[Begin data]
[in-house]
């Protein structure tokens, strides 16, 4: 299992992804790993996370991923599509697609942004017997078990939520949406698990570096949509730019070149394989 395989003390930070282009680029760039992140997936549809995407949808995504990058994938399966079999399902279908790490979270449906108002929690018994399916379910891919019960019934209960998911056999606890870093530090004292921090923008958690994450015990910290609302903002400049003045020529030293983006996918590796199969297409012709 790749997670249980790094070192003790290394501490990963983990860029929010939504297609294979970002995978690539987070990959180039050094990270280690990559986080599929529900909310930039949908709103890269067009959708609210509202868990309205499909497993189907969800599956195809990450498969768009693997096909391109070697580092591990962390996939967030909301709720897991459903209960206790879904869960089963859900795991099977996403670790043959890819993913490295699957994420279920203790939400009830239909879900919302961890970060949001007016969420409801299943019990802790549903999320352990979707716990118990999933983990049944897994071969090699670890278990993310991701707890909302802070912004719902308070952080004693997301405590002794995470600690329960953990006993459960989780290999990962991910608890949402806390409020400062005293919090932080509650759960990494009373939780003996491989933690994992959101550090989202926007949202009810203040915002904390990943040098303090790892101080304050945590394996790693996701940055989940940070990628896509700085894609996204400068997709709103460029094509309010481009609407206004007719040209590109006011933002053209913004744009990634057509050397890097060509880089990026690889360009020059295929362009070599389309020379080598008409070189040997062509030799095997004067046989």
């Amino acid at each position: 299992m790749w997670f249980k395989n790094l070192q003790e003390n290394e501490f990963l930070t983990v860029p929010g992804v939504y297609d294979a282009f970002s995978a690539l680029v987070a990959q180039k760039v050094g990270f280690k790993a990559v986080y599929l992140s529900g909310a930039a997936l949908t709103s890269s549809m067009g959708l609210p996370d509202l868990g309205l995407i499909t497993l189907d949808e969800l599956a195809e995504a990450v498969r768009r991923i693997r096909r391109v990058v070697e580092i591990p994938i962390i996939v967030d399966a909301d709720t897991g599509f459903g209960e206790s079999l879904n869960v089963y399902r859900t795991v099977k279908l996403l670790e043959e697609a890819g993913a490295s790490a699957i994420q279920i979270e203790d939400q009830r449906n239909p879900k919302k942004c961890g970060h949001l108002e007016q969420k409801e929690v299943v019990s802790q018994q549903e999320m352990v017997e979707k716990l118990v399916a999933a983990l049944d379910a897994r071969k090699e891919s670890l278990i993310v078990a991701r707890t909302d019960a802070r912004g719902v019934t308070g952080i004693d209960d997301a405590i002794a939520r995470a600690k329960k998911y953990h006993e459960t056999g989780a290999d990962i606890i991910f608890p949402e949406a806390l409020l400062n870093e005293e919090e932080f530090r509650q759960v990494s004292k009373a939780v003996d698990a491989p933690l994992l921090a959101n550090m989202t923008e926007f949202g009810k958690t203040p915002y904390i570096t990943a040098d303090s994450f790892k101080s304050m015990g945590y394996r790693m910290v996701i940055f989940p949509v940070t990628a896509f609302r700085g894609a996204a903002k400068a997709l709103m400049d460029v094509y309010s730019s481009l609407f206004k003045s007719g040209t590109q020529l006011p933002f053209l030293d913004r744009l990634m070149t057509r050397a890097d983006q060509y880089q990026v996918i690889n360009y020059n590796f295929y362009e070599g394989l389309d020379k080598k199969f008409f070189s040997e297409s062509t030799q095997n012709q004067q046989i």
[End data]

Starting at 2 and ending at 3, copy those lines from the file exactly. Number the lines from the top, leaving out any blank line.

């Protein structure tokens, strides 16, 4: 299992992804790993996370991923599509697609942004017997078990939520949406698990570096949509730019070149394989 395989003390930070282009680029760039992140997936549809995407949808995504990058994938399966079999399902279908790490979270449906108002929690018994399916379910891919019960019934209960998911056999606890870093530090004292921090923008958690994450015990910290609302903002400049003045020529030293983006996918590796199969297409012709 790749997670249980790094070192003790290394501490990963983990860029929010939504297609294979970002995978690539987070990959180039050094990270280690990559986080599929529900909310930039949908709103890269067009959708609210509202868990309205499909497993189907969800599956195809990450498969768009693997096909391109070697580092591990962390996939967030909301709720897991459903209960206790879904869960089963859900795991099977996403670790043959890819993913490295699957994420279920203790939400009830239909879900919302961890970060949001007016969420409801299943019990802790549903999320352990979707716990118990999933983990049944897994071969090699670890278990993310991701707890909302802070912004719902308070952080004693997301405590002794995470600690329960953990006993459960989780290999990962991910608890949402806390409020400062005293919090932080509650759960990494009373939780003996491989933690994992959101550090989202926007949202009810203040915002904390990943040098303090790892101080304050945590394996790693996701940055989940940070990628896509700085894609996204400068997709709103460029094509309010481009609407206004007719040209590109006011933002053209913004744009990634057509050397890097060509880089990026690889360009020059295929362009070599389309020379080598008409070189040997062509030799095997004067046989």
């Amino acid at each position: 299992m790749w997670f249980k395989n790094l070192q003790e003390n290394e501490f990963l930070t983990v860029p929010g992804v939504y297609d294979a282009f970002s995978a690539l680029v987070a990959q180039k760039v050094g990270f280690k790993a990559v986080y599929l992140s529900g909310a930039a997936l949908t709103s890269s549809m067009g959708l609210p996370d509202l868990g309205l995407i499909t497993l189907d949808e969800l599956a195809e995504a990450v498969r768009r991923i693997r096909r391109v990058v070697e580092i591990p994938i962390i996939v967030d399966a909301d709720t897991g599509f459903g209960e206790s079999l879904n869960v089963y399902r859900t795991v099977k279908l996403l670790e043959e697609a890819g993913a490295s790490a699957i994420q279920i979270e203790d939400q009830r449906n239909p879900k919302k942004c961890g970060h949001l108002e007016q969420k409801e929690v299943v019990s802790q018994q549903e999320m352990v017997e979707k716990l118990v399916a999933a983990l049944d379910a897994r071969k090699e891919s670890l278990i993310v078990a991701r707890t909302d019960a802070r912004g719902v019934t308070g952080i004693d209960d997301a405590i002794a939520r995470a600690k329960k998911y953990h006993e459960t056999g989780a290999d990962i606890i991910f608890p949402e949406a806390l409020l400062n870093e005293e919090e932080f530090r509650q759960v990494s004292k009373a939780v003996d698990a491989p933690l994992l921090a959101n550090m989202t923008e926007f949202g009810k958690t203040p915002y904390i570096t990943a040098d303090s994450f790892k101080s304050m015990g945590y394996r790693m910290v996701i940055f989940p949509v940070t990628a896509f609302r700085g894609a996204a903002k400068a997709l709103m400049d460029v094509y309010s730019s481009l609407f206004k003045s007719g040209t590109q020529l006011p933002f053209l030293d913004r744009l990634m070149t057509r050397a890097d983006q060509y880089q990026v996918i690889n360009y020059n590796f295929y362009e070599g394989l389309d020379k080598k199969f008409f070189s040997e297409s062509t030799q095997n012709q004067q046989i």